blogging by Andrew Wickliffe

Frasier (1993) s02e20 – Breaking the Ice

I really wish I was keeping track of what “Frasier” writers wrote what kind of episodes, though I do know I wasn’t expecting a Crane boys outing episode from Steven Levitan. Or, at least, I would’ve expected it from other writers first. Levitan wrote an episode first season, but just the one. This episode, Breaking the Ice, fits so perfectly into the always developing relationship arc between the Crane boys—sons Frasier (Kelsey Grammer) and Niles (David Hyde Pierce) and father John Mahoney.

The episode opens with Grammer realizing Mahoney has never told him he loves him—Peri Gilpin, who only gets the opening scene and makes it count, has a great line about how much it explains about Grammer. But then we quickly get through Mahoney’s ice fishing buddy falling through and wanting the boys to go fishing with him.

Grammer says no, but after it turns out Jane Leeves thinks fishers are hot, Hyde Pierce is all aboard to go. Eventually, Grammer works out he wants to go with, in hunt of the illusive “I Love You” from Dad, and the episode moves on to the ice shack, which is going to be the single location the rest of the episode.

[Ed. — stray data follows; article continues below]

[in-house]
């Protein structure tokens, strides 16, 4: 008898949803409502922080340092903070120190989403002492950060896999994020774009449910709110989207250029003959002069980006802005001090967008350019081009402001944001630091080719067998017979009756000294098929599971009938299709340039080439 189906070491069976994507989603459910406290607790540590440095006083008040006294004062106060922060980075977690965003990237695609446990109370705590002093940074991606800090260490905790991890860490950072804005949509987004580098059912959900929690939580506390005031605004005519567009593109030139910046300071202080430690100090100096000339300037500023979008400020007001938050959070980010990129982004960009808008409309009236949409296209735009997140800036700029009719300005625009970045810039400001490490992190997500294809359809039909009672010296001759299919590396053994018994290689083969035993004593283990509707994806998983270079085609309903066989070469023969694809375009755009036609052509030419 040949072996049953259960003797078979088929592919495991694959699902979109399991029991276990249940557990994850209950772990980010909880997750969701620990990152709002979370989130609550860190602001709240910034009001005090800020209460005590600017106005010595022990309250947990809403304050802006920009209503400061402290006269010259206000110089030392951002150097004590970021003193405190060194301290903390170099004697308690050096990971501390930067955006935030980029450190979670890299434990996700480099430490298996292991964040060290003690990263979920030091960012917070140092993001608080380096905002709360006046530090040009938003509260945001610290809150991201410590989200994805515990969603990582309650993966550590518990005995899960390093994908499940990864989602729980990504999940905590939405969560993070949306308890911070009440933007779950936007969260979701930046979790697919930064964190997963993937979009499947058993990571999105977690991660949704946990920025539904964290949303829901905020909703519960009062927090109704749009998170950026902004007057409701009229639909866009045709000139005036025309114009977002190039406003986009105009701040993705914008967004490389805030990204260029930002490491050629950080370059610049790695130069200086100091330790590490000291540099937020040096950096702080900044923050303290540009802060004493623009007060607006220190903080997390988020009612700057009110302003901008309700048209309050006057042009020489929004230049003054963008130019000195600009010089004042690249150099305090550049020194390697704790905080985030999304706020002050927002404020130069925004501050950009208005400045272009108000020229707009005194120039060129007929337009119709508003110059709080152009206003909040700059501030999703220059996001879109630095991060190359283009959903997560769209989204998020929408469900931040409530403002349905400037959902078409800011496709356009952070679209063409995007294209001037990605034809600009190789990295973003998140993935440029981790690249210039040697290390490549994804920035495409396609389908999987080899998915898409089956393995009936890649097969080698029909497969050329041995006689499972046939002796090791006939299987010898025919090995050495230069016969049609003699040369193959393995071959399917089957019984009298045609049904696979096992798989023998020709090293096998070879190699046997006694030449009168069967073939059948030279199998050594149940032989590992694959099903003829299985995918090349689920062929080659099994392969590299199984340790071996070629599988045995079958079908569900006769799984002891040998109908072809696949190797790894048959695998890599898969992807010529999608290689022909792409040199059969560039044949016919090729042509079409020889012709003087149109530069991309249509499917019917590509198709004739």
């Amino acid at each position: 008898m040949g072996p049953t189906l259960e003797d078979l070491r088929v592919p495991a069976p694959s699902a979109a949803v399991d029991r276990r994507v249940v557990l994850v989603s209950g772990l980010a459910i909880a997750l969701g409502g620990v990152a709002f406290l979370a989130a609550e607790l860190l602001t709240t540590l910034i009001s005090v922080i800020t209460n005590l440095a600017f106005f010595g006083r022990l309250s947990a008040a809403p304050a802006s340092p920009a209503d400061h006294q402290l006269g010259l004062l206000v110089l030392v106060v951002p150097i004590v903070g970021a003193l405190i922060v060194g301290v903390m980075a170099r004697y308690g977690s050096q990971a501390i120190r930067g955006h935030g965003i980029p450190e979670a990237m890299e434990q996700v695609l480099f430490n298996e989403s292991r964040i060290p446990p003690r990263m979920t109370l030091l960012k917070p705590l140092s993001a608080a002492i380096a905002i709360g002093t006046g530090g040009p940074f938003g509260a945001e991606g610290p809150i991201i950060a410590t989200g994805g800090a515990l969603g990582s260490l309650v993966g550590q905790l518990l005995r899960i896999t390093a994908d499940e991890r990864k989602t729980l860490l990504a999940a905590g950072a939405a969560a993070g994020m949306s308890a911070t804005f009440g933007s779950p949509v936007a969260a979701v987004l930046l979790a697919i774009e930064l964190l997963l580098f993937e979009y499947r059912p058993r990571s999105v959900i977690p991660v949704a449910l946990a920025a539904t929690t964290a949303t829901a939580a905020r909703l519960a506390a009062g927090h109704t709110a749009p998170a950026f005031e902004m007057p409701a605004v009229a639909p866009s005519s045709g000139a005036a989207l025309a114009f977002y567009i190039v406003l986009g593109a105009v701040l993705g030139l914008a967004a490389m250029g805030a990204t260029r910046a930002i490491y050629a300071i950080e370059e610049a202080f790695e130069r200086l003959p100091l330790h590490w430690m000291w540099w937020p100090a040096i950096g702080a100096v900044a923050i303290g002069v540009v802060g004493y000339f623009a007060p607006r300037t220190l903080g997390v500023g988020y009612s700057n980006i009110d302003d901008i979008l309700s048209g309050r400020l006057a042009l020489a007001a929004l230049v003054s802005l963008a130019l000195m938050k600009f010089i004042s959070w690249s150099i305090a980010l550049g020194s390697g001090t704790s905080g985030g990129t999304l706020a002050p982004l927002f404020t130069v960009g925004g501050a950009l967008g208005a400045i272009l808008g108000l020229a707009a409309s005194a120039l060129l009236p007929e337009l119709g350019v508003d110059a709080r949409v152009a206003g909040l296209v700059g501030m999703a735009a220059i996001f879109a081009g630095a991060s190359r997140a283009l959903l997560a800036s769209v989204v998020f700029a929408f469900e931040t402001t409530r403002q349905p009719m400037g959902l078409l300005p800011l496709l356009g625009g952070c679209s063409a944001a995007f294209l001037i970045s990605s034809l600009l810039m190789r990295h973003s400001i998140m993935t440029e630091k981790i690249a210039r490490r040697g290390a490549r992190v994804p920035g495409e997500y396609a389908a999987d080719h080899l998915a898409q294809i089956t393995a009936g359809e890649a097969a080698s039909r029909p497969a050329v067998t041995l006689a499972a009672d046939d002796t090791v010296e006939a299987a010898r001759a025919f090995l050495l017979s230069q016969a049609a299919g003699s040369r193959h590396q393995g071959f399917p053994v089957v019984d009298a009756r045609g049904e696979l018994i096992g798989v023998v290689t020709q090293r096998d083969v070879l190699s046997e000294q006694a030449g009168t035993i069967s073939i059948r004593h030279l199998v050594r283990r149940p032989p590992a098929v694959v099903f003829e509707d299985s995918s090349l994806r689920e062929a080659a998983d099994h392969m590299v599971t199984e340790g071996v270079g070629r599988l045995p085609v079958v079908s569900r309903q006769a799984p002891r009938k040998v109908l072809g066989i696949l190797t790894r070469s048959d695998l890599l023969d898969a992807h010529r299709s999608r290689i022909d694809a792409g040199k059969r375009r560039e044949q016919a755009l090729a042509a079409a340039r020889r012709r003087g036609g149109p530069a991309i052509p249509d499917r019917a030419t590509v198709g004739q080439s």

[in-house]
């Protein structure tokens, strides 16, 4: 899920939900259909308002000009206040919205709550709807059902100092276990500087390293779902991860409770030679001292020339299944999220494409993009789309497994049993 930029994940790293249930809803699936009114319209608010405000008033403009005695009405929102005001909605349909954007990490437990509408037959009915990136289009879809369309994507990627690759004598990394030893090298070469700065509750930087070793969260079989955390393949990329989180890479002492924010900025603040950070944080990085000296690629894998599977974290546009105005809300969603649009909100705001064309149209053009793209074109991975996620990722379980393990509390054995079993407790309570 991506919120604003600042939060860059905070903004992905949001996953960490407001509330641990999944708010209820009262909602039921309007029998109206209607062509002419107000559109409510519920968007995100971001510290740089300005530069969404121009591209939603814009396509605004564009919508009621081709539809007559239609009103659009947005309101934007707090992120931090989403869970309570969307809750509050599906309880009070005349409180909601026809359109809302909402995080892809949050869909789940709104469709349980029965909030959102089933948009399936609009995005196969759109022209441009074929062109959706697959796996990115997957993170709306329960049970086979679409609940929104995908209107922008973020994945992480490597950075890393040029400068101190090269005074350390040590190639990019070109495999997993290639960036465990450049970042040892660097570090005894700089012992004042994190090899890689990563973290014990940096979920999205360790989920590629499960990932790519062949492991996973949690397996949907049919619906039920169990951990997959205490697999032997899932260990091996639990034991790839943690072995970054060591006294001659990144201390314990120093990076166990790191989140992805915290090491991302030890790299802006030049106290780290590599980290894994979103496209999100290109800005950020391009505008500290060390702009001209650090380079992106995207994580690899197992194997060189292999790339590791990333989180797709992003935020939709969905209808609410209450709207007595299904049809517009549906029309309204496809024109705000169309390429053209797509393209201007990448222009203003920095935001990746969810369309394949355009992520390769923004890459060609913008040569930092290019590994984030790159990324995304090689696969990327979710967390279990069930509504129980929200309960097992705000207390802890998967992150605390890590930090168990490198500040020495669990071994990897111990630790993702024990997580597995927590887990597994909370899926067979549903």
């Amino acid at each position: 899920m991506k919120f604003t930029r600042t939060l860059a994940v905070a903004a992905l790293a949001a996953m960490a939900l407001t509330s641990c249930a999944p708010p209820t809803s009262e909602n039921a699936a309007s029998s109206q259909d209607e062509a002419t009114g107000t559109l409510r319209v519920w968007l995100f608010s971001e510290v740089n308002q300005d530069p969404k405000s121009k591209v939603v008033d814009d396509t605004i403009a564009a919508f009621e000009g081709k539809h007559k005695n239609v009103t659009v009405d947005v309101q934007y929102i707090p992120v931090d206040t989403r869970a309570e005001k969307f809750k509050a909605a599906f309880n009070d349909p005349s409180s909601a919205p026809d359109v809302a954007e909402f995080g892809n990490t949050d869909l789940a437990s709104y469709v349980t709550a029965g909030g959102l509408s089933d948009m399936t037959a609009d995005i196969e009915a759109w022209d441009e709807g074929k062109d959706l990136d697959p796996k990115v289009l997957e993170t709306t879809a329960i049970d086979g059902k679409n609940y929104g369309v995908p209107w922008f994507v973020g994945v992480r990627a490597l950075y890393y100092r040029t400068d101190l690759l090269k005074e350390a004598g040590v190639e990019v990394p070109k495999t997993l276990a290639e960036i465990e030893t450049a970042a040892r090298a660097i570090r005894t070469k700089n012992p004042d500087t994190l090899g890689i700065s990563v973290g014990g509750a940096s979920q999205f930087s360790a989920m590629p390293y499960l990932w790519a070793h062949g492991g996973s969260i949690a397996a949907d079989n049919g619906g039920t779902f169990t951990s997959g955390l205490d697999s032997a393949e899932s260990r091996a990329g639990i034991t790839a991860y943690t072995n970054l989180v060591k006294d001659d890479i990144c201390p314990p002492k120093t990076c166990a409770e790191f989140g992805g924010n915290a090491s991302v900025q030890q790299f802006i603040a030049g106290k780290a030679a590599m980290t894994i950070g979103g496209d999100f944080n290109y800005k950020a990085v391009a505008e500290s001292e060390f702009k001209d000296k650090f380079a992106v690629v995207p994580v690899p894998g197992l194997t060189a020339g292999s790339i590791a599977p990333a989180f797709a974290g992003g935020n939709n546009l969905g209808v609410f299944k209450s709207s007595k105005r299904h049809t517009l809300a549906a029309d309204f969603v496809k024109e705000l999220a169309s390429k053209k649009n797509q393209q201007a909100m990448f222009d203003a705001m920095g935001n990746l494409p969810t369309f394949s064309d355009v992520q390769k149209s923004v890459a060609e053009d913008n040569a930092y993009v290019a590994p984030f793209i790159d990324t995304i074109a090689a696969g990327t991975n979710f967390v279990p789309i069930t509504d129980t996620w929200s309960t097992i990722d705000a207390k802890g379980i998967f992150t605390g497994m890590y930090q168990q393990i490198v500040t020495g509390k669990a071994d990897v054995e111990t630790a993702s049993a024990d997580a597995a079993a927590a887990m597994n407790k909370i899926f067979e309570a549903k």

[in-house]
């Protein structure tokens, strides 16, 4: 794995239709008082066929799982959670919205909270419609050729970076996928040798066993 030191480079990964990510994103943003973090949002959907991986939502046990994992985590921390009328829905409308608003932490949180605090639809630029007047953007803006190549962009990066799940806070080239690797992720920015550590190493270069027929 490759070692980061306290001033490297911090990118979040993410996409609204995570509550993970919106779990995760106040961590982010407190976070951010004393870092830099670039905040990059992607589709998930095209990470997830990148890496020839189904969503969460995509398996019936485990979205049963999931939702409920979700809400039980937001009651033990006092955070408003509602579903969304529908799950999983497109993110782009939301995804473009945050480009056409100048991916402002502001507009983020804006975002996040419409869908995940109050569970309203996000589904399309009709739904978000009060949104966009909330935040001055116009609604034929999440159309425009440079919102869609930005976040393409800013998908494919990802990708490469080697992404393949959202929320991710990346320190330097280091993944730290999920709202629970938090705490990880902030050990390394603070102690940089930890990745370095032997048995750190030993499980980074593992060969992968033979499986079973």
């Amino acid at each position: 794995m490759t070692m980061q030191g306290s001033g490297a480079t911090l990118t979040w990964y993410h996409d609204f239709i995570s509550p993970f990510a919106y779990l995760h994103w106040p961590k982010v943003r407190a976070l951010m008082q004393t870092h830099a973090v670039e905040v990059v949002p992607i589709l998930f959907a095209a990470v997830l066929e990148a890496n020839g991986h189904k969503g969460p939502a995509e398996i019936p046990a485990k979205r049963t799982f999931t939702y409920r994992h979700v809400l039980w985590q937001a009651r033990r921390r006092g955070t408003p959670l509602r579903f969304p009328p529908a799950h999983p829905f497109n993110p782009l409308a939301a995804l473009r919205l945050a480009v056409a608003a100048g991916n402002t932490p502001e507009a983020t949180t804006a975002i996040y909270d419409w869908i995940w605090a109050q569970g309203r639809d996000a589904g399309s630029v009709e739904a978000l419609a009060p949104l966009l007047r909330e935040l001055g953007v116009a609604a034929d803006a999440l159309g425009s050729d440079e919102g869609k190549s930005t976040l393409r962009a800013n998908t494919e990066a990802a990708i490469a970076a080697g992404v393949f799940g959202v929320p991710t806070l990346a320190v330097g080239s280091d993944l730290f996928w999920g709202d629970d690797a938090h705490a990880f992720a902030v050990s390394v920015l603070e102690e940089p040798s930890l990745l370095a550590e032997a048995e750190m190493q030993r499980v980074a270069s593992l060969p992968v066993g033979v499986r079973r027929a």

One of the other reasons it seems like the writer has got to be a regular—Levitan writes the whiny Grammer killjoy stuff perfectly. It’s happened in multiple episodes to this point—Grammer harangues Mahoney into a joint social outing then Grammer ruins it for everyone. It’s not a trope, it’s a character defect for Frasier and they do a great job with it.

And this episode seems to be headed on that path but then Levitan finds a different turn—alcohol and opera singing are involved—and gets to these phenomenal moments for the cast. Mahoney’s the best, but all three are excellent.

Lots of solid jokes too, including a somewhat long bit about Hyde Pierce’s fishing outfit, which moves from Grammer to Leeves because Levitan’s script is very strong. Again, very surprising he’s not a more frequent writer on the show.

Good direction from Philip Charles MacKenzie too.

It’s a really good episode; might be the strongest Crane Boys episode so far.

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